So there I was, criticising the French for shooting everything that moves. Apparently Uncle Jerrard shot it. He’s my dad’s mad school friend who lives in the Outer Hebrides or somewhere, that sounds about par for the course. 1) he‘d shoot it and 2) he‘d be silly enough to give it to Mummy. Apparently Mummy’s put it in the freezer pending some bright ideas. I wonder if it had maggots. Perhaps I won’t tell her about that bit.

4/1/11 The Mummy Returns

posted 13 Jan 2011, 11:30 by lisha linski

Since starting my charity supper club, my daily activities have had a larger-than-usual scrutiny by my mother. At least, my “real” job, in finance, is far beyond her scope of knowledge, so her offerings of advice veer more on the side of not to cycle to work and be nice to my clients. Unfortunately for me, she does have some expertise in the world of entertaining. In fact, you could definitely say I learnt my skills from her. As the wife of an international banker, we had a glamorous life abroad, and plenty of entertaining. It was, much like an ambassador’s wife, my mother’s “job” to ensure a smoothly running household, and that included entertaining of clients and contacts on sometimes a very large scale, I remember once a sit-down dinner for 100 people. Luckily for her, the bank paid for servants and if necessary an army of caterers to help. I have just me and the odd friend who feels charitable - one good friend came round the night of my first supper club to “do” the flowers, work out how to fold my paper napkins, and open the door when the guests arrived. Sometimes friends come as well, and then, on top of being paying guests, they get press-ganged into playing host, playing deaf and smiling whilst the screams emit from the kitchen. Do you remember my rice nightmares?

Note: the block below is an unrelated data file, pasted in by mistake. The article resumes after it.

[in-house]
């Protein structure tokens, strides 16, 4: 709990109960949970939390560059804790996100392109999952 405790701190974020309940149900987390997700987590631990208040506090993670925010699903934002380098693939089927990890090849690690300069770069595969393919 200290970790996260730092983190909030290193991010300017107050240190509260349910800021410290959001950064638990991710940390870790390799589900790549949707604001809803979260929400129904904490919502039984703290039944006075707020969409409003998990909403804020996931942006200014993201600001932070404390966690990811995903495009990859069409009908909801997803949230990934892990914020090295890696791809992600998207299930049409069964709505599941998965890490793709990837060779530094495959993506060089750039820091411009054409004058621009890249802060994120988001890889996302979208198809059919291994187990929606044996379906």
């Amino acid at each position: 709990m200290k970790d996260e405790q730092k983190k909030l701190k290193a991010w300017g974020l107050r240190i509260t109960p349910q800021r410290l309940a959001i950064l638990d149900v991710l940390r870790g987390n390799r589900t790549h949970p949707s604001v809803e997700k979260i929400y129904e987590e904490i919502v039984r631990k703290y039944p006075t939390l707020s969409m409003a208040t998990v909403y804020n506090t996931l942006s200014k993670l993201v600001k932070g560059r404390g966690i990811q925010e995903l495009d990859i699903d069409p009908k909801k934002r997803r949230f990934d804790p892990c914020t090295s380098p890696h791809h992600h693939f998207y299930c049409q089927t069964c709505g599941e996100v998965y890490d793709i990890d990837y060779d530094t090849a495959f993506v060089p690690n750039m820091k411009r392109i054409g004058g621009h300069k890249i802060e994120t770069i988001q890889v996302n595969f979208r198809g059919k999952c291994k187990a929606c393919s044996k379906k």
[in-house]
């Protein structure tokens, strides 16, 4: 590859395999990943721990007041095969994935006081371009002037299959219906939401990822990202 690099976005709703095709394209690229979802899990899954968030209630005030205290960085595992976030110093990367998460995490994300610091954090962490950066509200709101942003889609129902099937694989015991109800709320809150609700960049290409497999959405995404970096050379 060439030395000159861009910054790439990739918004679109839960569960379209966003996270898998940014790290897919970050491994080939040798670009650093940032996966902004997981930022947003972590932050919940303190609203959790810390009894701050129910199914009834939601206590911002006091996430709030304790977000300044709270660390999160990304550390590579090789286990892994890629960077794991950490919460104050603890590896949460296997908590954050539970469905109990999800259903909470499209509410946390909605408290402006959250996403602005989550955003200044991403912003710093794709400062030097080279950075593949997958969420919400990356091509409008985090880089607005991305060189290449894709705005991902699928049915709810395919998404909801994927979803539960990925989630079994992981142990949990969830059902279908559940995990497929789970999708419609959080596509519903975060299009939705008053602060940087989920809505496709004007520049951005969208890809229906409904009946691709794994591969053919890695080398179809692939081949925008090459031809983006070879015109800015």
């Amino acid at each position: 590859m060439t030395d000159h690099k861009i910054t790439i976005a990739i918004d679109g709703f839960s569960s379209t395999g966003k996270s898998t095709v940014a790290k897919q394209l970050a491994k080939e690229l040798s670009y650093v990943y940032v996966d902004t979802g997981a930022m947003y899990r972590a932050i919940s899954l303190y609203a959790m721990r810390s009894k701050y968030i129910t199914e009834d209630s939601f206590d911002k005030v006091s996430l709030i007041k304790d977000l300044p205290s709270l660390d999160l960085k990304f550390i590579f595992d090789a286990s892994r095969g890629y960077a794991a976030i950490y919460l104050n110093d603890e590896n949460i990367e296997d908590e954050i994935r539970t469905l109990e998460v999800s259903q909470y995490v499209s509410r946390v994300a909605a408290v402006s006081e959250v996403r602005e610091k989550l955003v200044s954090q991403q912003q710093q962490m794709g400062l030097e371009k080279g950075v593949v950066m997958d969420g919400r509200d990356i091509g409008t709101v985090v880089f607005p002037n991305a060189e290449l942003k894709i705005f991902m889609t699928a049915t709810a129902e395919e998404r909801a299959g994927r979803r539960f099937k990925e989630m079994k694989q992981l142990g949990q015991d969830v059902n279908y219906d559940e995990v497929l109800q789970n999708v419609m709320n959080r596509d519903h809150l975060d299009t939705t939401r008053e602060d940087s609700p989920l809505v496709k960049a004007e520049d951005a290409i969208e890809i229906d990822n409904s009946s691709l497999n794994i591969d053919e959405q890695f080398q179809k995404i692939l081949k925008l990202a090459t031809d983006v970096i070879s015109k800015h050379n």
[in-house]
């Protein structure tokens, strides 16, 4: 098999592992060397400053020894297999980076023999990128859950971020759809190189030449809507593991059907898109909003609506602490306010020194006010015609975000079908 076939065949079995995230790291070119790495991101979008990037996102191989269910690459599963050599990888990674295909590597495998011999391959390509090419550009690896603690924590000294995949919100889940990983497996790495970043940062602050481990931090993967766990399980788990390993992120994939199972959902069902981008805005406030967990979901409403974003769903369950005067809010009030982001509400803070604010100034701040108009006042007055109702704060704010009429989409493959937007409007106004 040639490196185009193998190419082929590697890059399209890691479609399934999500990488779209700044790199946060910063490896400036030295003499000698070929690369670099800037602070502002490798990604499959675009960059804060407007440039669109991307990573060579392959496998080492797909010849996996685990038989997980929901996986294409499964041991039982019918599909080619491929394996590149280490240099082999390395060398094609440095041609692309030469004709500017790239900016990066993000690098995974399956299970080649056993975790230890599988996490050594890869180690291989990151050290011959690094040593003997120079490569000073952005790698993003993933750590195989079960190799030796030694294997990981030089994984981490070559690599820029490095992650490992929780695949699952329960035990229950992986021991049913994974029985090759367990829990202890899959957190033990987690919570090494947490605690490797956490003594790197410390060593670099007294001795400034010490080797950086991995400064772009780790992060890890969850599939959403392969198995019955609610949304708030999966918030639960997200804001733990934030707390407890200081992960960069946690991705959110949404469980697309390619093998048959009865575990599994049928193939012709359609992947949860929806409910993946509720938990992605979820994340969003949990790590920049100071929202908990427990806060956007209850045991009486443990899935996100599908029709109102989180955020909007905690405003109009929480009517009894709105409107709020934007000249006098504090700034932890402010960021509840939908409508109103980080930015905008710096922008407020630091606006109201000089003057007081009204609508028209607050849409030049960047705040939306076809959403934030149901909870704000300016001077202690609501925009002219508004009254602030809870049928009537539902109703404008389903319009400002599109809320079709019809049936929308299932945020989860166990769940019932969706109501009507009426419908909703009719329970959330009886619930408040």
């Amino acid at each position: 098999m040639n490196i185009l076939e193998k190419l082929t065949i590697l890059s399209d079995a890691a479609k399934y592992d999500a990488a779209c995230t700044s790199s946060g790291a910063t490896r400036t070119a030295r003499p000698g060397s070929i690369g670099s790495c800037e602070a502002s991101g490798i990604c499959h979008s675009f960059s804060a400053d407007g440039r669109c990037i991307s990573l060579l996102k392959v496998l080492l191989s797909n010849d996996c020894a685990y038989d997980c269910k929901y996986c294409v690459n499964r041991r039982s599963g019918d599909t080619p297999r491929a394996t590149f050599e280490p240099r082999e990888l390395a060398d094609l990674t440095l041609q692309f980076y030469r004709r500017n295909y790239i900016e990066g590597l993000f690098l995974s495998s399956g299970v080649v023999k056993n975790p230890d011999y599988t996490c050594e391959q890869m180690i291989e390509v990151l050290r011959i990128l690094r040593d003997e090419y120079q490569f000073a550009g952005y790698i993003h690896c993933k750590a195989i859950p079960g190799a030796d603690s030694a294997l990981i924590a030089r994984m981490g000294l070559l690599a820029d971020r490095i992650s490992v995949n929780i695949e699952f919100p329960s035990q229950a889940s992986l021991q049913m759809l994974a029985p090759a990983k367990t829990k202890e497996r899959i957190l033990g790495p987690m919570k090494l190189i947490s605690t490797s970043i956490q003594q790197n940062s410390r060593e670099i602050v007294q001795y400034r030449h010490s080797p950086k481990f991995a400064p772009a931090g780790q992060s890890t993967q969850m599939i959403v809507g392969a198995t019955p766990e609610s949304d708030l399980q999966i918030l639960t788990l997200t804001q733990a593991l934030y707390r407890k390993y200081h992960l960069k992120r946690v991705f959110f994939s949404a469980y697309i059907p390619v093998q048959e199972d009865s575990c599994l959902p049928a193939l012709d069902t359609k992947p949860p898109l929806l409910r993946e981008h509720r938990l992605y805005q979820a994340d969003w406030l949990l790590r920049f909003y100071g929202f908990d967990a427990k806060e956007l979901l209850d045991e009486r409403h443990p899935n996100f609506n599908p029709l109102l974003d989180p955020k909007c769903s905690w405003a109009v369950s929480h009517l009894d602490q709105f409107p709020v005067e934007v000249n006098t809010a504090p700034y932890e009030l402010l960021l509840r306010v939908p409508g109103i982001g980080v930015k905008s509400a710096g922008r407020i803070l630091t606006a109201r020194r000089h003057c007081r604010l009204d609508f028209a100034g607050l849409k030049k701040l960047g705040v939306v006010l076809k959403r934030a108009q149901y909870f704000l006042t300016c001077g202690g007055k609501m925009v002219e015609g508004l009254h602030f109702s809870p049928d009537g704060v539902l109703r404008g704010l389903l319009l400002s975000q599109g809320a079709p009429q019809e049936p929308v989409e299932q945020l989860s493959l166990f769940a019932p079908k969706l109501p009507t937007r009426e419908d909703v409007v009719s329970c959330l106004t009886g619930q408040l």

Anyway, it’s bad enough having my mother constantly telling me to change the menu (already decided by the time she hears of it!), set the table (no, I was thinking of inviting 14 people to dinner and NOT setting the table) and make sure I give my guests water. But, as a total glutton for punishment, I decided to do a Nyonya night. My mother is Nyonya. Oh dear. At this point I should explain to those who haven’t (WHAT?!!) read the blurb on my Nyonya night, that Nyonya is Straits Chinese. And all those with Chinese mothers will totally understand exactly what’s going on here. Chinese mothers think their daughters are still 3 years old even when they’re 40, and don’t believe they are capable of doing anything at all (eat, cook, sleep, all the basic stuff even) without their help. ESPECIALLY cook. It all culminated in a big row over Christmas when she became so interfering that I couldn’t bear it any longer. I just read a post on a website with a Malaysian recipe. It’s hysterical. Excuse the bad English but it says: hey, this kuih talam thing is quite hard to make. i did try it once (back in malaysia). instead of getting complimentary, i got an hour of lecture from my mum. guyz, make sure u make this rcipe without the parents knowledge.…”

Yup, that’s about the long and short of it. Anything you do will be wrong, and to a Malaysian, if it’s food-related, it’s definitely going to be wrong. If you're the daughter, it's doubly wrong. After 3 weeks in Malaysia and Singapore, I THANK GOD I’m not doing a supper club out there. EVERYONE is a food critic. And they’re probably more critical than Gordon Ramsay. I made Onde-Onde at a Malay cooking class and brought it back for my aunt to try, and the first thing she told me was it wasn’t very authentic. Then the rest of the household got stuck in with comments. There were a handful of things that could be better (and given there are only 4 ingredients, that’s quite a lot). I haven’t had onde-onde in years. So I went out and bought every onde-onde on any menu I could find for the rest of the holiday. I must have eaten it 4 or 5 times. I swear to God, there wasn’t a noticeable difference between mine and all these others I paid good money for. But you know, everyone does things a tiny bit differently in Malaysia, and if your chicken curry isn’t EXACTLY like their mother’s, you’ve had it.